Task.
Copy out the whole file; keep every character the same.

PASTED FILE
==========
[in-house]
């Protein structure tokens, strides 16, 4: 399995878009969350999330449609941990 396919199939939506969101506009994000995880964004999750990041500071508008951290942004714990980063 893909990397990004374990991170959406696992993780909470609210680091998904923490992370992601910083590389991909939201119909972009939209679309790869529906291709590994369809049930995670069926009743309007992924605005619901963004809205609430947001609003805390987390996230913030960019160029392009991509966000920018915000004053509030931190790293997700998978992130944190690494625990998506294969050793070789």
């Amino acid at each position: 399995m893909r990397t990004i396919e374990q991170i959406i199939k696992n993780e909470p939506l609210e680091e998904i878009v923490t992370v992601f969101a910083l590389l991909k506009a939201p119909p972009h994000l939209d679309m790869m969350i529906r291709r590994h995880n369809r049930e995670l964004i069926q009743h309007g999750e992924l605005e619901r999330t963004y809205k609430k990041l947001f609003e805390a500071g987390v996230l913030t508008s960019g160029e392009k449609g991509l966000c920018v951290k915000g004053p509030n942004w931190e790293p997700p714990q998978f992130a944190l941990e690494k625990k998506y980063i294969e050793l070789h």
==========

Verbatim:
[in-house]
């Protein structure tokens, strides 16, 4: 399995878009969350999330449609941990 396919199939939506969101506009994000995880964004999750990041500071508008951290942004714990980063 893909990397990004374990991170959406696992993780909470609210680091998904923490992370992601910083590389991909939201119909972009939209679309790869529906291709590994369809049930995670069926009743309007992924605005619901963004809205609430947001609003805390987390996230913030960019160029392009991509966000920018915000004053509030931190790293997700998978992130944190690494625990998506294969050793070789």
């Amino acid at each position: 399995m893909r990397t990004i396919e374990q991170i959406i199939k696992n993780e909470p939506l609210e680091e998904i878009v923490t992370v992601f969101a910083l590389l991909k506009a939201p119909p972009h994000l939209d679309m790869m969350i529906r291709r590994h995880n369809r049930e995670l964004i069926q009743h309007g999750e992924l605005e619901r999330t963004y809205k609430k990041l947001f609003e805390a500071g987390v996230l913030t508008s960019g160029e392009k449609g991509l966000c920018v951290k915000g004053p509030n942004w931190e790293p997700p714990q998978f992130a944190l941990e690494k625990k998506y980063i294969e050793l070789h």